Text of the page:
Then, referring to His coming execution lifted high up on the cross, Jesus denotes the kind of experience of God that can take us into a whole new relationship with God: For God so loved the world, He gave up His only Son….
There it is! The experience of God’s complete and total love for us—demonstrated in an act beyond words on Good Friday—has a life-changing power. It is nothing less than the power to enable us to reach a level of self-honesty with God that we can achieve in no other way. Therapy can be helpful to many to understand ourselves better. But as one of the founders of modern psychoanalysis concluded: “…the patient does not feel accepted unless the very worst in him is accepted, too.” Our experience of the love of God through Christ gives us the unique opportunity to find and admit the truth to ourselves about ourselves, truth that “however harsh, is holy.” Knowing first-hand, personally, God’s complete, thorough forgiveness and love is the only certain way to change, to new life.
Acceptance of God’s love for us makes it possible to confess all our failures. Now we can acknowledge the ways we daily hurt those we love the most by our petty impatience, the short cuts we take in our most important relationships. Then we can also begin to acknowledge the ways our negligence and self-centeredness contribute to the suffering of others in your community, our nation and world. That level of self-honesty is the first step towards maturity and it is the first step toward change, real change. The words Jesus chose were the best: it is like being born again.
Once upon a time, a little girl who lived in a small rural village in the Philippines started telling her parents at breakfast that she talked to God last night. Sometimes she would report various things He had said to her, but usually she would just say that they had talked. At first, the parents were charmed by the way she so confidently and causally discussed her nightly conversations with God. But after several months, they because a little concerned and told their parish priest. At first, he too smiled at the child’s matter-of-fact descriptions about talking to God nightly. After almost a year, the priest and parents took all this more seriously. The priest made an appointment for the girl, her parents and he to visit the archbishop in Manila. Finally, the time arrived for them to make the trip to the capital city. They arrived and went immediately to the archbishop’s palace. He had been briefed about the girl’s claims and thought he had a plan. “When they arrive”, he told his secretary show them in right away; this will not take long. They entered his spacious office. He came from behind the huge desk, greeted the adults and knelt down on one knee before the little girl. “So, he said, “I understand you talk to God every night. “Yes,” she nodded and said at the same time. “every night.” “Well, you expect to talk to Him tonight,” he asked. “Yes I do,” she said plainly. “I have a request,” the archbishop said to the little girl. “When you talk to god tonight, I want you to ask him, what were the sins to which I will confess today.” They all left his office.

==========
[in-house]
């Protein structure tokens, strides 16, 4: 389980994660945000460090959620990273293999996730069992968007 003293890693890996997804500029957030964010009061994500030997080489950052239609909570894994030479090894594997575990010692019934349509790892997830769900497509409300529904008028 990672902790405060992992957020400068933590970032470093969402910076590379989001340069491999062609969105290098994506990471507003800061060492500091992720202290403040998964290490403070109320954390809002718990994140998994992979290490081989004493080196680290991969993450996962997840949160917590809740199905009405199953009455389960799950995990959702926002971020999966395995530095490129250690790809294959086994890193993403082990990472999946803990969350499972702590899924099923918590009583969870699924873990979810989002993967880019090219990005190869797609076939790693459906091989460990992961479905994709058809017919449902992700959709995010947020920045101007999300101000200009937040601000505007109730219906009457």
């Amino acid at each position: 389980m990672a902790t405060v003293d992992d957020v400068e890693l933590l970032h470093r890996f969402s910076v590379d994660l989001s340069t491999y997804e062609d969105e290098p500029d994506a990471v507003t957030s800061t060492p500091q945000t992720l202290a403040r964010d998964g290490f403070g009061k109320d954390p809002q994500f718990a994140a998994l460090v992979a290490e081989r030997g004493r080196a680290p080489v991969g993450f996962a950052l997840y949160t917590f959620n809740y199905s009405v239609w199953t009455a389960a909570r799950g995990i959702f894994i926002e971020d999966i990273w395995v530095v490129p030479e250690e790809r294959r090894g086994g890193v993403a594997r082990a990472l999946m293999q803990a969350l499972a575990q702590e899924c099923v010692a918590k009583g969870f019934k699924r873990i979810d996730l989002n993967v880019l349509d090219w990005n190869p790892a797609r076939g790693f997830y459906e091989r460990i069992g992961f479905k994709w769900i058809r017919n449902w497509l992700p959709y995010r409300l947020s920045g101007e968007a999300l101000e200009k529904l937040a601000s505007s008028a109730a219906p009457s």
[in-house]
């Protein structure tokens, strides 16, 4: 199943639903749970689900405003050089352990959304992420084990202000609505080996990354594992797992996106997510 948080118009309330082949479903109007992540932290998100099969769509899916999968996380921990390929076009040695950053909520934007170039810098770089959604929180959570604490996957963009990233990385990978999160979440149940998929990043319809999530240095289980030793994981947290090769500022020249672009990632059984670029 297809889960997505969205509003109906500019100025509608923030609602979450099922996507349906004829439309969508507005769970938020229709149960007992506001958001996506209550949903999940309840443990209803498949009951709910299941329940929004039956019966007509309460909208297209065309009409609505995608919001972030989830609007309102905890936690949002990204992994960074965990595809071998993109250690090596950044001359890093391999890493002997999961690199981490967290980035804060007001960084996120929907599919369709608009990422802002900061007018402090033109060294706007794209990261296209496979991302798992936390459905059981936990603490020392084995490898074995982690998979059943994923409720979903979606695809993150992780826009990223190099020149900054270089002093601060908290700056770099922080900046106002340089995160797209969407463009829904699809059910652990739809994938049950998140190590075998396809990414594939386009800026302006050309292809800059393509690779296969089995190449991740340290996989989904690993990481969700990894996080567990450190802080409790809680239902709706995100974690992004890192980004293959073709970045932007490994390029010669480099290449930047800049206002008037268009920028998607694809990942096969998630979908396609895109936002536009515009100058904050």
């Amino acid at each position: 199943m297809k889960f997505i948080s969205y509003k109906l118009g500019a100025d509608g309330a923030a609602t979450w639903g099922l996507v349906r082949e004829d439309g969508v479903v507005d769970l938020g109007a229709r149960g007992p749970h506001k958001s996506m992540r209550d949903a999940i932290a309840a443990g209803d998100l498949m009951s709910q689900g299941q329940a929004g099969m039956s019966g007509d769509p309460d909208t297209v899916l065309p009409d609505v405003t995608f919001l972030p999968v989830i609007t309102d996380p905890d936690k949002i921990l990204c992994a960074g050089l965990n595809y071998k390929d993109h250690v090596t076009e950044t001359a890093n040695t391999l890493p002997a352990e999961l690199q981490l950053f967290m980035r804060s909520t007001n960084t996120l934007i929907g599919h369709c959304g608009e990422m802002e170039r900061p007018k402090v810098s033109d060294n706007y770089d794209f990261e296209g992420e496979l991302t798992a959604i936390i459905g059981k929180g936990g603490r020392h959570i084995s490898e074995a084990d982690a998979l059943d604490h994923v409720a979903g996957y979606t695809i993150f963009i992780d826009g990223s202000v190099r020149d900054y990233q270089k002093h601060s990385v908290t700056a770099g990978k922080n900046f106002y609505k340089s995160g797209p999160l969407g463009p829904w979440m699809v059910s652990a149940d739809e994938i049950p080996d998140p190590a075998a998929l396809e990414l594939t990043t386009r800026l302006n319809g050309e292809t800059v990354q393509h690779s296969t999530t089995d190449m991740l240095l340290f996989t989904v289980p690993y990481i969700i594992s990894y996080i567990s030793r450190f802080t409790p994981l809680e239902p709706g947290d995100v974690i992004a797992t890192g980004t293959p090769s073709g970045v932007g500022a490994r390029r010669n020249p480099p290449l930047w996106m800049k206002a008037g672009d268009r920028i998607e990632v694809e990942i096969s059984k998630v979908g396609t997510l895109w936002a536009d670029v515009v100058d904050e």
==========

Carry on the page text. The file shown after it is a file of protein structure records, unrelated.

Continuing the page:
The next morning they all arrived back at the archbishop’s office at the appointed time. After they entered his office, the archbishop again knelt down on one knee to address the little girl. “Did you talk to God last night,” he said right away. “Yes, she answered simply. “And did you remember to ask God what were the sins to which I confessed yesterday?” Again she said plainly, “yes.” “And what did God tell you?” “He told me to tell you that He had already forgotten them.”
For God so loves the world that he loves you and me, warts and all. He knows everything there is to know about you and is not shocked. The need for confession is not to inform God, it is to admit to ourselves what God already knows and has already forgiven and forgotten. This is life-giving news. It gives us the opportunity for the kind of self-honesty that is required if we are to mature emotionally, psychologically, socially, intellectually, morally, spiritually. It is also the best chance we have got to change, a fresh start. What else do you call it but being born again?